The location of the Tanzanite mines small surface area of about 8sq miles within the Merelani Hills which is in close proximity to the foot of Mount Kilimanjaro and the Tanzanian City of Arusha. Geologists believe that this gemstone was found about 585 million years ago during the mid- Ediacaran period. It is also believed that this mineral was formed as a result of massive plate tectonic activity and extreme heat around Mount Kilimanjaro area.
This gemstone has been attributed with qualities of good luck, prosperity, celebrations of new life and new beginnings. The Tanzanite is a rare and beautiful gemstone worth acquiring before its possible depletion.
Fact About Africa #10
Did you know? Some houses in Tunisia in northern Africa are made from fish bones. When you think of construction materials, fish bones probably aren’t the first thing that comes to mind. But in Tunisia, some houses are actually made from them.
The process is called “brik and rebar,” and it involves mixing fish bones with clay and sand to create a strong mixture that can be used to build walls. The homes made from this mixture are said to be sturdy and earthquake resistant.
Fish bones have been used as a construction material for centuries. There are many examples of buildings made from fish bones still standing today. Fish bones are an excellent building material because they are strong and durable, yet lightweight. They are also easy to work with and can be shaped into any desired form.
The use of fish bones in construction dates back to the time of the Phoenicians, who inhabited North Africa before the Romans. Many of the Phoenician buildings made from fish bones are still standing today. Fish bone-built houses were particularly common in coastal areas where fish was plentiful.
The use of fish bones in construction declined after the Roman conquest of North Africa. Nevertheless, it continued to be used to some extent until the early 20th century. There are several benefits to using fish bones as a construction material.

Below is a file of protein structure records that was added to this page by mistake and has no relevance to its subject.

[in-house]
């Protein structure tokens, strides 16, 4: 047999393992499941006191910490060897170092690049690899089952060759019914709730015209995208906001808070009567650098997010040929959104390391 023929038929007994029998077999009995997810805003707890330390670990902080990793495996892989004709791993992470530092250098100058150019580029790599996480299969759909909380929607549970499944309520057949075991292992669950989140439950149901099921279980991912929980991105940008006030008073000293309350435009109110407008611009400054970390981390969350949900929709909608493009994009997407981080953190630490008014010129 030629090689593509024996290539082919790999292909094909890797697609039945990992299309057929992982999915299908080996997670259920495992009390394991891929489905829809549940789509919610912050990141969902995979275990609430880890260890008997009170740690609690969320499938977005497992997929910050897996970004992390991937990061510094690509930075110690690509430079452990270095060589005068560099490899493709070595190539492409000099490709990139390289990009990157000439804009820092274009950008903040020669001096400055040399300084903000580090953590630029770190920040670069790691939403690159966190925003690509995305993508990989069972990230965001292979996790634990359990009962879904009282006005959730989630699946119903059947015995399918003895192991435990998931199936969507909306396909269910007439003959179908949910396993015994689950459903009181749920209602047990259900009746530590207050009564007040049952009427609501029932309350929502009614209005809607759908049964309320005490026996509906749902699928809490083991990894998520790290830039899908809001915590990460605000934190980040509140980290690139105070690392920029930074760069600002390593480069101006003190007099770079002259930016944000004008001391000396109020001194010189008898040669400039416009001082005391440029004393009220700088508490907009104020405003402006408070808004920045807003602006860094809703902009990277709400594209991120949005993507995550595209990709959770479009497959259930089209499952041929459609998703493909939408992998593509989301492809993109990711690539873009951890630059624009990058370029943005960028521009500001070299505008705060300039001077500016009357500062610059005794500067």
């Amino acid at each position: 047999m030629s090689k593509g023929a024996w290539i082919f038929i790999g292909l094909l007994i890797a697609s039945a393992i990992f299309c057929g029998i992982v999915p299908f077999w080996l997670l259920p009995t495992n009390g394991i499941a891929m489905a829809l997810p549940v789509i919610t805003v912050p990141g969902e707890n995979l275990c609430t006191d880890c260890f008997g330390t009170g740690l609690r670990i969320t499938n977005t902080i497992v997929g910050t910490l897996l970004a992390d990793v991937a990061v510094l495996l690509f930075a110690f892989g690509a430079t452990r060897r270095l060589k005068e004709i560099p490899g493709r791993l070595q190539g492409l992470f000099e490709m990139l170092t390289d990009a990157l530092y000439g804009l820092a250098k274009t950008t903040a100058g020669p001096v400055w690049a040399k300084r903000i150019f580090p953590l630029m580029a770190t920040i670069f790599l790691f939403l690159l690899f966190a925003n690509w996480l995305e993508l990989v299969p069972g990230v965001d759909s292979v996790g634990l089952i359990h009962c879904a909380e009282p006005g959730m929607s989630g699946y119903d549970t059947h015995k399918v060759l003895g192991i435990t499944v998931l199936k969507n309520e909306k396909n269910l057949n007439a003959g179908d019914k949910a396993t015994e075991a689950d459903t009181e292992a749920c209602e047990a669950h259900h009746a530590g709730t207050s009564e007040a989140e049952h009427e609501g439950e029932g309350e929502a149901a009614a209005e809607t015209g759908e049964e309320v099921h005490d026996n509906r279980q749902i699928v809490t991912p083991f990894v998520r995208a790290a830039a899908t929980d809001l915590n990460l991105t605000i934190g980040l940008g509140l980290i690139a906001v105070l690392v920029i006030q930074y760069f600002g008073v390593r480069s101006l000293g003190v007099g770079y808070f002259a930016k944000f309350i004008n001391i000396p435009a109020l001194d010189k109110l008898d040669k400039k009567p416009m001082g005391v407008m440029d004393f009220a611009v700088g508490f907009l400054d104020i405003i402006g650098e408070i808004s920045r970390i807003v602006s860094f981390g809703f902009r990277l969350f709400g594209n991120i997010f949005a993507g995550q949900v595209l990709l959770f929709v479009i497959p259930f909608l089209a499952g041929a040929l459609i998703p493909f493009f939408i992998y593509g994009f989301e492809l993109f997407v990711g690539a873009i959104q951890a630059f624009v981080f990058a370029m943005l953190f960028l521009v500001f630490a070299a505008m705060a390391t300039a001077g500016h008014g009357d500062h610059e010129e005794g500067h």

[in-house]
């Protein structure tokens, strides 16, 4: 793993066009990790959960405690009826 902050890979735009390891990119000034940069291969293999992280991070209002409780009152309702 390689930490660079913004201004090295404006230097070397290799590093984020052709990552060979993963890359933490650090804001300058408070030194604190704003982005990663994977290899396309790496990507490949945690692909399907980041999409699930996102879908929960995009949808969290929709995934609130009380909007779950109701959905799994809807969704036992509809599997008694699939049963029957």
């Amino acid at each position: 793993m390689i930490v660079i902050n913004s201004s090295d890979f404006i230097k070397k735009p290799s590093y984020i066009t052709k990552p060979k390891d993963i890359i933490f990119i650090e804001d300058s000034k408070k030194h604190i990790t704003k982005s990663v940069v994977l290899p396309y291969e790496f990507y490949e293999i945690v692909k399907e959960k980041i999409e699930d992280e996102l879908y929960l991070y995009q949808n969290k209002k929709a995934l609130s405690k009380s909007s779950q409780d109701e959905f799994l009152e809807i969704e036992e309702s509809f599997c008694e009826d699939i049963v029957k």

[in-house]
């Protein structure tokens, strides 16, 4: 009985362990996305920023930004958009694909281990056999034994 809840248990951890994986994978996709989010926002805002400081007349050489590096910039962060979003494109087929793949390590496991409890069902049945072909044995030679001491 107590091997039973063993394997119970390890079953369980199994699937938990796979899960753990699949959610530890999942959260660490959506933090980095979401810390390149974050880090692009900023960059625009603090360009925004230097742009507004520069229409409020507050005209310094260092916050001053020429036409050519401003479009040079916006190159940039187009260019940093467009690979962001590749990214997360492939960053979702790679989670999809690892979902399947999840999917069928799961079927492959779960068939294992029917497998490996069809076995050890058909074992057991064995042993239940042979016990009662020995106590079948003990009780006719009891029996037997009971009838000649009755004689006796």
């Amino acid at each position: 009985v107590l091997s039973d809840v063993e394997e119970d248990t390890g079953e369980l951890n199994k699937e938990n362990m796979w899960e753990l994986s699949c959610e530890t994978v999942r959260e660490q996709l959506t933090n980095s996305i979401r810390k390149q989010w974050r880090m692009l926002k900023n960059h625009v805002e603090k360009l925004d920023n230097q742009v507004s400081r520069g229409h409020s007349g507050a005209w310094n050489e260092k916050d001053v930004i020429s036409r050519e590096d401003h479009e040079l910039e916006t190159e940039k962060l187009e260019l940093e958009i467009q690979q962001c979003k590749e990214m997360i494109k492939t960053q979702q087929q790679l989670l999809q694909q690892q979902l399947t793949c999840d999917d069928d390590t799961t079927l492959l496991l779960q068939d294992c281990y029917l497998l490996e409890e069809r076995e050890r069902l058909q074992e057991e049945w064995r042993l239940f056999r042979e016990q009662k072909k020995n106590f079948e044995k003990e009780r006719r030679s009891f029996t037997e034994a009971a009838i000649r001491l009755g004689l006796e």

- They are extremely strong and durable.
- They are lightweight, making them easy to transport and work with.
- Easy to shape into any desired form.
- They have a natural resistance to rot and decay.
Despite these advantages, there are some disadvantages to using fish bones as a construction material.
- They tend to attract vermin such as rats and mice.
- They can produce an unpleasant smell when wet or when exposed to heat or sunlight.
- Fish bones may not be available in sufficient quantities to meet the construction need in all areas.
While it may not be the most convenient method of construction, using fish bones to build homes is the only means that guarantees some Tunisian families a roof over their heads.
Fact About Africa #11
Did you know? Cameroon has the world’s largest frog, also called the goliath frog. These amazing creatures can grow up to 32 cm (12.6 inches) in length and weigh up to 3.3 kg (7.3 pounds). They are truly a sight to behold! Sadly, these frogs are endangered due to habitat loss and over-exploitation for the pet trade.
The Goliath frog is the largest frog in the world. The Goliath frog is a carnivore, and its diet consists of insects, small mammals, and reptiles. The Goliath frog is a member of the family Dendrobatidae, which contains all other poison dart frogs.
The Goliath frog’s habitat is near fast-flowing rivers and streams in the primary forest on the edges of the montane rainforest. They spend most of their time close to the ground or water, only climbing trees when necessary. When it rains, they will often climb onto rocks or logs to avoid getting wet.
The Goliath frog is a member of the family Ceratophryidae, which contains other large frogs such as the South American horned frog and the African bullfrog. This family is distinguished by the presence of horns or spines on the head.
Goliath frogs are predators and their diet consists mostly of insects and other small animals. However, they also eat larger prey such as rodents and reptiles if the opportunity presents itself.
Goliath frogs reproduce by laying eggs in water. The female will lay up to 30,000 eggs at a time, which hatch into tadpoles after about two weeks. The tadpoles then undergo a metamorphosis into juvenile frogs, which reach adulthood after about six months.
The goliath frog is an unusual-looking creature. It has a large head and eyes and its body is covered in bumpy skin that is usually green or brown in color. Its toes are webbed, which helps it swim well in water. If you’re ever in Cameroon, be sure to keep your eyes peeled for this giant amphibian.